March 15, 2010

Expecting the Unexpected

The Grand Club concierge at the Grand Hyatt New York sits in front of his computer screen, seemingly bored and frequently surfing the Internet.  He may greet you upon your entrance and exit into the Club, or he may not.

The staff at the Grand Club at the Grand Hyatt Seattle are all youthful employees whose primary job seems to be bussing tables.  They are perky, but seem more suited to being servers at TGI Friday's.

David, one of the Grand Club staff at the Grand Hyatt San Francisco, holds court over the Club.  He greets you immediately upon entering and quickly asks for your name.  It is noted in a small notebook he keeps in a pocket inside his suit jacket.  He will greet you by name the rest of your stay and if you visit the hotel often, quite likely will remember it months later.  None of his colleagues do the same.

Same hotel brand.
Same Club level lounge.
Completely different experiences.

It's great that you have consistent application of your graphic identity and other visual elements for your brand.  But the real brand value comes from a consistently extraordinary interaction with your front-line staff.

Who is determining the success of your organization right now with your members and customers? 

If it's not a David, you'd better get to work.

4 comments:

Matt said...

Great post, Jeff. I couldn't agree more. Any tips on how to find/cultivate more Davids in an organization?

Jeffrey Cufaude said...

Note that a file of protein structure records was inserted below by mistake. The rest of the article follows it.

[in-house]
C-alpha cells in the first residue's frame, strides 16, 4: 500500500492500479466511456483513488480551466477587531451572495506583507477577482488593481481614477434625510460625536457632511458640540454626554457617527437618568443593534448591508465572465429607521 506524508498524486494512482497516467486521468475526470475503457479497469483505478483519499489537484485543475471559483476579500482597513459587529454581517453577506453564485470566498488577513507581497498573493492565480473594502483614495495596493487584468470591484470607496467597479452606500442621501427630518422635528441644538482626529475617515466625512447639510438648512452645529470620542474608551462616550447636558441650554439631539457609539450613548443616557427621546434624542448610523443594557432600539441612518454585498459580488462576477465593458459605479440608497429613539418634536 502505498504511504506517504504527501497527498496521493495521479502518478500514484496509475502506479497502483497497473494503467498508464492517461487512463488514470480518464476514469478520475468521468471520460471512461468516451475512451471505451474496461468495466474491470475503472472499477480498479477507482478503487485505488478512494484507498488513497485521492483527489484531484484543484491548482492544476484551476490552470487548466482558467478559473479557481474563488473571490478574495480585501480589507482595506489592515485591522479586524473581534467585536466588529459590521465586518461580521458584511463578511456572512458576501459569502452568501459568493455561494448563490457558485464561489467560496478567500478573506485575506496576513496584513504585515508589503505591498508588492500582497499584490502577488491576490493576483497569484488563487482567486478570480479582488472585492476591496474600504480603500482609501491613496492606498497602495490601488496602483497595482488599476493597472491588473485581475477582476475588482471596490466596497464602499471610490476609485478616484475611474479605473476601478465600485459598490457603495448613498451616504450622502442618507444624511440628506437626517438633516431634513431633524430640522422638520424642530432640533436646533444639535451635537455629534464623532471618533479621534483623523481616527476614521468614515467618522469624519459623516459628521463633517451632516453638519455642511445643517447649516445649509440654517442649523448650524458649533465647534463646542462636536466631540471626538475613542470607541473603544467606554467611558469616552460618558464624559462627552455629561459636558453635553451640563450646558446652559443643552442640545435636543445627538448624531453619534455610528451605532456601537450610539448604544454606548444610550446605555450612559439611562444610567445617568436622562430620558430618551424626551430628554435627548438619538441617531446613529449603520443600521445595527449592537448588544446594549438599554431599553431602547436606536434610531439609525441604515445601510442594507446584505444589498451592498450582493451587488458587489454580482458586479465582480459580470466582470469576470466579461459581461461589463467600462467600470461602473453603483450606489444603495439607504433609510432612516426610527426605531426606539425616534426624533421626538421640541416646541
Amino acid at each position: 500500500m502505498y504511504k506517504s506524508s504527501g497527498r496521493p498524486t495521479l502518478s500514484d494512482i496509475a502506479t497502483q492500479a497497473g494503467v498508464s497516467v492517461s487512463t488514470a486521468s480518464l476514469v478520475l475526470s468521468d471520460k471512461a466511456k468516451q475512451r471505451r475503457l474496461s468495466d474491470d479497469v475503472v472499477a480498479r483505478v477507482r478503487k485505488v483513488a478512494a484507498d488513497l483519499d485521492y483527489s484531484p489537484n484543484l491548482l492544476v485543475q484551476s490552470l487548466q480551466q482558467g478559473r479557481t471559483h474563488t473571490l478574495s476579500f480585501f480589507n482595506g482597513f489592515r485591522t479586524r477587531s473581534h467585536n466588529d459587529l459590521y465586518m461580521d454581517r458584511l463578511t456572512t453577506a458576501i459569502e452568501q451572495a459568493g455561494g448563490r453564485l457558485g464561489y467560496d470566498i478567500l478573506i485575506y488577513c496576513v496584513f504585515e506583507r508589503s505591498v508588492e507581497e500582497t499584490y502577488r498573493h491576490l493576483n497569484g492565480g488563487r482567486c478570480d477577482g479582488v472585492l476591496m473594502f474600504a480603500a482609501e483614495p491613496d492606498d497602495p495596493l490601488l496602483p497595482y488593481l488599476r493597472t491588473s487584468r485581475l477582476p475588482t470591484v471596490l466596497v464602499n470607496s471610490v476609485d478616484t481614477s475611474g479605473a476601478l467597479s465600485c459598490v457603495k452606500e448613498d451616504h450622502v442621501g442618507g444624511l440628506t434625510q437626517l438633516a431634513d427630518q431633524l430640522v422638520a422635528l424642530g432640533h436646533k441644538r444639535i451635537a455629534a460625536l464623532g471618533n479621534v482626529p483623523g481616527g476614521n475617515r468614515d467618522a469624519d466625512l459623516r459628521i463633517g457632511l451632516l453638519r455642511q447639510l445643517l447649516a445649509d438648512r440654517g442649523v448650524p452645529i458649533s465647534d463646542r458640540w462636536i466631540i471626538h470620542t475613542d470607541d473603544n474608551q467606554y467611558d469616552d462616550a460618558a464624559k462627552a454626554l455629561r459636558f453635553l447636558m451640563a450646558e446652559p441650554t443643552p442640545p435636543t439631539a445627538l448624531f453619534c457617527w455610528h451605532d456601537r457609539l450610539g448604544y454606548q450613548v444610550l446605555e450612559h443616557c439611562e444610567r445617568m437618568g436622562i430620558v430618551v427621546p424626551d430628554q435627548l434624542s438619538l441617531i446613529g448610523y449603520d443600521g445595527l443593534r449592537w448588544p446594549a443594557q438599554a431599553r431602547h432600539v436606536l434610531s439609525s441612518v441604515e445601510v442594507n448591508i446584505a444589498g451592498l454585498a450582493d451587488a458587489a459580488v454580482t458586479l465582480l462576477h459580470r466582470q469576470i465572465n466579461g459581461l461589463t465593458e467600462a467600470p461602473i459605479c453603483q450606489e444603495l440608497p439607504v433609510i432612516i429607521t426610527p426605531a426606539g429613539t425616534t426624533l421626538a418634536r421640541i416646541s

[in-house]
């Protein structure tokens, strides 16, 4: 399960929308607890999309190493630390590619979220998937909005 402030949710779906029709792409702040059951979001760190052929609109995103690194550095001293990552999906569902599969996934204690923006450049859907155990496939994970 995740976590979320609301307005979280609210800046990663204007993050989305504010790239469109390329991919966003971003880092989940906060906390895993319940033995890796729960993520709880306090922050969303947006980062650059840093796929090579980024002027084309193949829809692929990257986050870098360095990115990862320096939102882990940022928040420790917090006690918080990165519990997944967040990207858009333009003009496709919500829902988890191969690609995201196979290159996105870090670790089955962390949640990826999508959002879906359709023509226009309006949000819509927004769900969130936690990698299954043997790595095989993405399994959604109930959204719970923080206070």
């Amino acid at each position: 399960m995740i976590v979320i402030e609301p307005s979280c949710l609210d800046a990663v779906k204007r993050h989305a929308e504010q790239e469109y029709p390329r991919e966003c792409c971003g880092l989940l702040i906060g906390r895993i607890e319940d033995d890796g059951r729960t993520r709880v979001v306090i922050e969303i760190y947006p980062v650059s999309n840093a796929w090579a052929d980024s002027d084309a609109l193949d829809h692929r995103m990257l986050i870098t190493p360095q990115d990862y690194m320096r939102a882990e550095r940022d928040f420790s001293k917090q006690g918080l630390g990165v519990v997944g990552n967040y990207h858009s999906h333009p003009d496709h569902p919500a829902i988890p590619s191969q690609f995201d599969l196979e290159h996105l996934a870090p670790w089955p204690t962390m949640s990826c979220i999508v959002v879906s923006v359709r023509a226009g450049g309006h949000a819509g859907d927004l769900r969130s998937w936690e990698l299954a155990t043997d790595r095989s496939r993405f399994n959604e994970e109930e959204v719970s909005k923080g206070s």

Matt: it's a great question. I think the answer probably begins with having a conversation with these employees about really "owning the space" and what that looks like in their mind. I'd also discuss with them the times they felt most welcomed and appreciated and help them see how those qualities might apply in this work.

Deandrius said...

Frequently when concierges are "surfing the web", they are researching information on restaurant openings & closings, local events, shows, etc. It is part of their job to stay knowledgeable and up to date with the most breaking information. I'm curious as to what would indicate boredom? A yawn or perhaps a stretch? Is this what you witnessed?

Jeffrey Cufaude said...

Deandrius: Concierges should indeed be searching for information as you noted. What I witnessed was surfing Facebook and other sites where the time spend seemed to be of a more personal nature.

The boredom inference came from nonverbals: slumped posture, twiddling fingers, ricking or spinning in the chair, etc. But more significantly it came form an almost complete lack of engagegment with the guests in the lounge.